Is perceived athlete leadership quality related to team effectiveness? A comparison of three professional sports teams
Journal of Science and Medicine in Sport
Elsevier for Sports Medicine Australia (SMA)
© 2017 Sports Medicine Australia. Published by Elsevier Ltd. All rights reserved.
Reason for embargo
OBJECTIVES: Researchers have argued that leadership is one of the most important determinants of team effectiveness. The present study examined the extent to which the perceived quality of athlete leadership was related to the effectiveness of elite sports teams. DESIGN: Three professional football teams (N=135) participated in our study during the preparation phase for the Australian 2016 season. METHODS: Players and coaching staff were asked to assess players' leadership quality in four leadership roles (as task, motivational, social, and external leader) via an online survey. The leadership quality in each of these roles was then calculated in a social network analysis by averaging the indegree centralities of the three best leaders in that particular role. Participants also rated their team's performance and its functioning on multiple indicators. RESULTS: As hypothesized, the team with the highest-quality athlete leadership on each of the four leadership roles excelled in all indicators of team effectiveness. More specifically, athletes in this team had a stronger shared sense of the team's purpose, they were more highly committed to realizing the team's goals, and they had a greater confidence in their team's abilities than athletes in the other teams. Moreover, this team demonstrated a higher task-involving and a lower ego-involving climate, and excelled on all measures of performance. CONCLUSIONS: High-quality athlete leadership is positively related to team effectiveness. Given the importance of high-quality athlete leadership, the study highlights the need for well-designed empirically-based leadership development programs.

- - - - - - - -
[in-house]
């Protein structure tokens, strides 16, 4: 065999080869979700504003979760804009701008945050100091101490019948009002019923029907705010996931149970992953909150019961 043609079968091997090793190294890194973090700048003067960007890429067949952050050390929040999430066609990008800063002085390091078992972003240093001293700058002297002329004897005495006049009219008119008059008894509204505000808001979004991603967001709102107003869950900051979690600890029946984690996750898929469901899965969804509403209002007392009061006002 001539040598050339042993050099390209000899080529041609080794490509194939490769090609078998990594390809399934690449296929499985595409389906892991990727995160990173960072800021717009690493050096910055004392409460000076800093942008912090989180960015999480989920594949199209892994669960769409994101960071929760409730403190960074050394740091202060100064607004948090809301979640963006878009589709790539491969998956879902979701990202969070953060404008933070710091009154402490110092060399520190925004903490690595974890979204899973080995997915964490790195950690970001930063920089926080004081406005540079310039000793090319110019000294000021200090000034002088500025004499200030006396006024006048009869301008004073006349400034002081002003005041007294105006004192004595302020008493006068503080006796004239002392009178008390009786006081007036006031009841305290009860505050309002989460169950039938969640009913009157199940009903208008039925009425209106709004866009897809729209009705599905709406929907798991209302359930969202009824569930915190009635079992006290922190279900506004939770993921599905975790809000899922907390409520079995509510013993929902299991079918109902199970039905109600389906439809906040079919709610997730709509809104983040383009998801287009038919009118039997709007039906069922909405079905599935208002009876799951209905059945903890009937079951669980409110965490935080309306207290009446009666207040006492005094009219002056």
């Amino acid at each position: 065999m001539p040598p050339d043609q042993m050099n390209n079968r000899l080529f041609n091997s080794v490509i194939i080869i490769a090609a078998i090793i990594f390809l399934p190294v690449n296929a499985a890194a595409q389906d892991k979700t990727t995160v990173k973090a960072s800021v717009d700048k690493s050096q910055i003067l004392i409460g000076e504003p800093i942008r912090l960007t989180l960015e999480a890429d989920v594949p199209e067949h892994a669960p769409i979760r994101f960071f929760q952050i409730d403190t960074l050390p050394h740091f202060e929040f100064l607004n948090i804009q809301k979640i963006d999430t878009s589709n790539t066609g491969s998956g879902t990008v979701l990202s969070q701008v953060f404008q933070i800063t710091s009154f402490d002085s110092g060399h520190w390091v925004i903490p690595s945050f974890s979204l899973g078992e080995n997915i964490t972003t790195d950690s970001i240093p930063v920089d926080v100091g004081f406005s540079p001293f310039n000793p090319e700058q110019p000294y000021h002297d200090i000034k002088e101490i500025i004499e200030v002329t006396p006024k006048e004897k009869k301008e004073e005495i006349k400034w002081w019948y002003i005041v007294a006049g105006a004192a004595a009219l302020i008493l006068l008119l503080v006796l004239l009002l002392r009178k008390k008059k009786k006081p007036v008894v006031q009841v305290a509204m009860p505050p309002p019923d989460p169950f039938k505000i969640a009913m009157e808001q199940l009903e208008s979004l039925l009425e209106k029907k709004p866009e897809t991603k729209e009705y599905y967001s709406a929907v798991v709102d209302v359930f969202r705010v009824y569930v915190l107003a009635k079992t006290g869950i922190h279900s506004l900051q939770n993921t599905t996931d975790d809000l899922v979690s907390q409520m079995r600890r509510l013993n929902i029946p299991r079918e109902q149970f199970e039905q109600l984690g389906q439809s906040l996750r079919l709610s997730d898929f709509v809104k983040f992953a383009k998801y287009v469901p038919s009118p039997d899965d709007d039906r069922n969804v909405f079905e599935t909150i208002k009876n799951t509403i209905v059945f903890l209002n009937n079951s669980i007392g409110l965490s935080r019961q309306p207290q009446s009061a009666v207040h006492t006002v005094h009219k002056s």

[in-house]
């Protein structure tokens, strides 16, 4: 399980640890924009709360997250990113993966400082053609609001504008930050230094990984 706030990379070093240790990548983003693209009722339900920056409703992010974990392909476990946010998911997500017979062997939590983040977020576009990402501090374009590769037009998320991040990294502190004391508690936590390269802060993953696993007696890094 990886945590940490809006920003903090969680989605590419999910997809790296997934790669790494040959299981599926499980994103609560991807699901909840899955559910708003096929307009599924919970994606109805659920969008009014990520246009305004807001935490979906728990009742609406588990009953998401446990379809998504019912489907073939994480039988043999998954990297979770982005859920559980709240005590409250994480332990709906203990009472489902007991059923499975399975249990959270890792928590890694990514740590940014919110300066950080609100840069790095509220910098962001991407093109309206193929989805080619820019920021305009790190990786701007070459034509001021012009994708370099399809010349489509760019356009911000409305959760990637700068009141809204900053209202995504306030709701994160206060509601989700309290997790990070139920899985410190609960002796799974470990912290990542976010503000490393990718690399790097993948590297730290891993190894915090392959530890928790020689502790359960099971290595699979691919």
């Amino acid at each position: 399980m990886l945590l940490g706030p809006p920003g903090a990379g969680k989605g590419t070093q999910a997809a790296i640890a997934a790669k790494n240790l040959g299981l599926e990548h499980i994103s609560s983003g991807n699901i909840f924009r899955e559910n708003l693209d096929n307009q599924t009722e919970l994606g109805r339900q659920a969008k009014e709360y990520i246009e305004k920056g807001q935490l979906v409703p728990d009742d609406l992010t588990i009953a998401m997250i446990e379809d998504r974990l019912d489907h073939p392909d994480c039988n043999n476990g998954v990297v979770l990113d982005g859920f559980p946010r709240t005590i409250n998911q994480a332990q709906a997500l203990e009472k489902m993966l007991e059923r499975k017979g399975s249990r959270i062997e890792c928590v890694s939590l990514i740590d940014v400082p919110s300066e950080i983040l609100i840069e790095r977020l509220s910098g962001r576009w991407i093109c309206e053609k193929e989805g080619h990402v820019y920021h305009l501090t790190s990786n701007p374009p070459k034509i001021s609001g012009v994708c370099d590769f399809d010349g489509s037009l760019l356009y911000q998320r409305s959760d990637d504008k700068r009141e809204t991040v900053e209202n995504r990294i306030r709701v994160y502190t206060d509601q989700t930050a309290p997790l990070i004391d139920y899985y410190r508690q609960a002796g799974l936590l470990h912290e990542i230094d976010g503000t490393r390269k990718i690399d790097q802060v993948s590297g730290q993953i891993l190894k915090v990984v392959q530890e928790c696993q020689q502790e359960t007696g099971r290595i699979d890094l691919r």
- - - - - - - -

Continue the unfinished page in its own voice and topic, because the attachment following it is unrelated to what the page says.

Each of the participating teams financially contributed to the project, thereby covering part of the research costs. In return, they received an elaborate report including the detailed leadership structure within their team on the four roles. The authors confirm that there are no conflicts of interest associated with this publication.
This is the author accepted manuscript. The final version is available from Elsevier via the DOI in this record.
Vol. 20 (8), pp. 800 - 806
- Psychology 
Place of publication